Fire Training Site Proposed

Lehigh Cement may donate 25-acre Linwood parcel

county authorizes study of environmental feasibility


Land donated by a Union Bridge manufacturer could become the site of Carroll County's new fire training center.

Lehigh Cement Co. has offered the county a 25-acre property near Linwood, a location that won unanimous approval from the Carroll County Volunteer Emergency Services Association last week.

The county commissioners have authorized a feasibility study to determine whether the parcel is environmentally suitable.

Although officials stressed that the concept was preliminary, Commissioner Perry L. Jones said, "This is a step in the right direction, especially if the site works out. We are in a situation where no residents will be complaining about noise from the center and no one will be building houses nearby."

Among the environmental concerns are a nearby bird sanctuary and intermittent streams. Steven D. Powell, the commissioners' chief of staff, said, "We're conducting an environmental assessment of the site to see if it will accommodate the training center. The real issue is: Does it impact the ability to place the center on the property? This is a very preliminary study."

The county has been looking for property - "someplace fairly remote so we don't have development building up around it" - for a new fire training center for nearly a decade, Powell said.

The property, about a mile and a half off Route 75, is on the south side of McKinstry's Mill Road.

"The site is the best we have available," Powell said. "We are going to move ahead with the project now that we have the volunteer firefighters' support. We're very hopeful that it will work out, and we appreciate the company's offer."

Lehigh plant manager Peter Lukas was unavailable for comment on the company's proposed donation.

Ricky Baker, the volunteer association president, called the donation an expansion opportunity "to improve our training facilities. ... We need some additions, and we're really just starting to run out of space."

The current fire training center, built on Washington Road in 1983 on 15 hilly acres, does not lend itself to modern training courses. It is also surrounded by the new Gateway School, Robert Moton Elementary School, Adelphia Cable, the Carroll County Career and Technology Center and Westminster High School. New housing developments are in planning stages nearby.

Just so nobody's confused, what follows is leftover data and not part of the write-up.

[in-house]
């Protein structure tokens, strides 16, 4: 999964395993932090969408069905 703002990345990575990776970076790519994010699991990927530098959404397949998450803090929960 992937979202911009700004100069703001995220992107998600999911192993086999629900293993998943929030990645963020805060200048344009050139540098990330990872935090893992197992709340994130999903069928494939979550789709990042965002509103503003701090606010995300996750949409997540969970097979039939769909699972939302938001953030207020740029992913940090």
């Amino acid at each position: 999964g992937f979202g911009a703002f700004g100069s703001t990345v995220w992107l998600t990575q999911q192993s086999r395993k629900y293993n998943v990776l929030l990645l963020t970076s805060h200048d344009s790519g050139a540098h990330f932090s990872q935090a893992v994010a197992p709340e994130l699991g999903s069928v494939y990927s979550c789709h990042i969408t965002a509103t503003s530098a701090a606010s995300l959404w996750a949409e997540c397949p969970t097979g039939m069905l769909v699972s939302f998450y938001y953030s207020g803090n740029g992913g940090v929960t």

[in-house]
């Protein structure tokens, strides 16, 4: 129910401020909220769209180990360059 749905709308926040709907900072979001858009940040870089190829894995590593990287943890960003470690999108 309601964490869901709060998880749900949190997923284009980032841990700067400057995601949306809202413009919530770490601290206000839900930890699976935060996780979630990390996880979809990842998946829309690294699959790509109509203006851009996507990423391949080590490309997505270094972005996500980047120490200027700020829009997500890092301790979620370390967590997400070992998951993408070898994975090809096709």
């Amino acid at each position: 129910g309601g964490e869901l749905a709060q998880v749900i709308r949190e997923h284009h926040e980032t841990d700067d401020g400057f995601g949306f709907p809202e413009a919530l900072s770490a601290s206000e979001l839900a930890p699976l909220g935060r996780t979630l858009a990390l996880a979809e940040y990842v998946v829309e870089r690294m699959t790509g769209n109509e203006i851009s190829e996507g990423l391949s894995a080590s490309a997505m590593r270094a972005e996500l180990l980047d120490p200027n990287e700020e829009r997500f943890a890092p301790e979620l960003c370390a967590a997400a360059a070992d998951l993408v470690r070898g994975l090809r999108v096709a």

"Any time you have residential properties grow up, the smoke becomes an issue," Powell said. "So before we get in that predicament, we wanted to find another site."

When it was announced that the county had budgeted $7 million in capital improvement money for a new fire training center, volunteer association leaders asked members to start thinking about the facilities they wanted in it.

"We have a draft of assessment needs that we see we need," said Leon Fleming, liaison between the firefighters and the county. "We're looking at buildings and classrooms, everything we have now, plus."

New training requirements that have sprung up since the existing center was built require facilities such as a hazardous materials alley and various rescue scenarios.

Firefighters also suggested a driver training course for large vehicles and a safety village for teaching fire prevention.

Baker said the center should include "things you'd need in a modern facility" - showers, locker rooms, a kitchen, plus the standard burn building, classroom space, and mock-up and simulator facilities.

"That [Washington Road] site, particularly its topography, really did not lend itself to facilitate all the training props," said Scott Campbell, director of the Carroll County Office of Public Safety.

"Now we have the opportunity to sit down with a clean slate and plan using all the experience and expertise from the first facility," Campbell said. "We won't have to reinvent the wheel. I see this for the grand opportunity it is."

Fleming said the association's training facility management committee would be looking at other training centers in the region for ideas. The Maryland Fire and Rescue Institute also has offered its help with the new center, he said.

Fleming said the training center is also used by three dozen other agencies, from the Maryland State Police and county sheriff's office, to firefighters and Emergency Medical Services personnel from surrounding counties.

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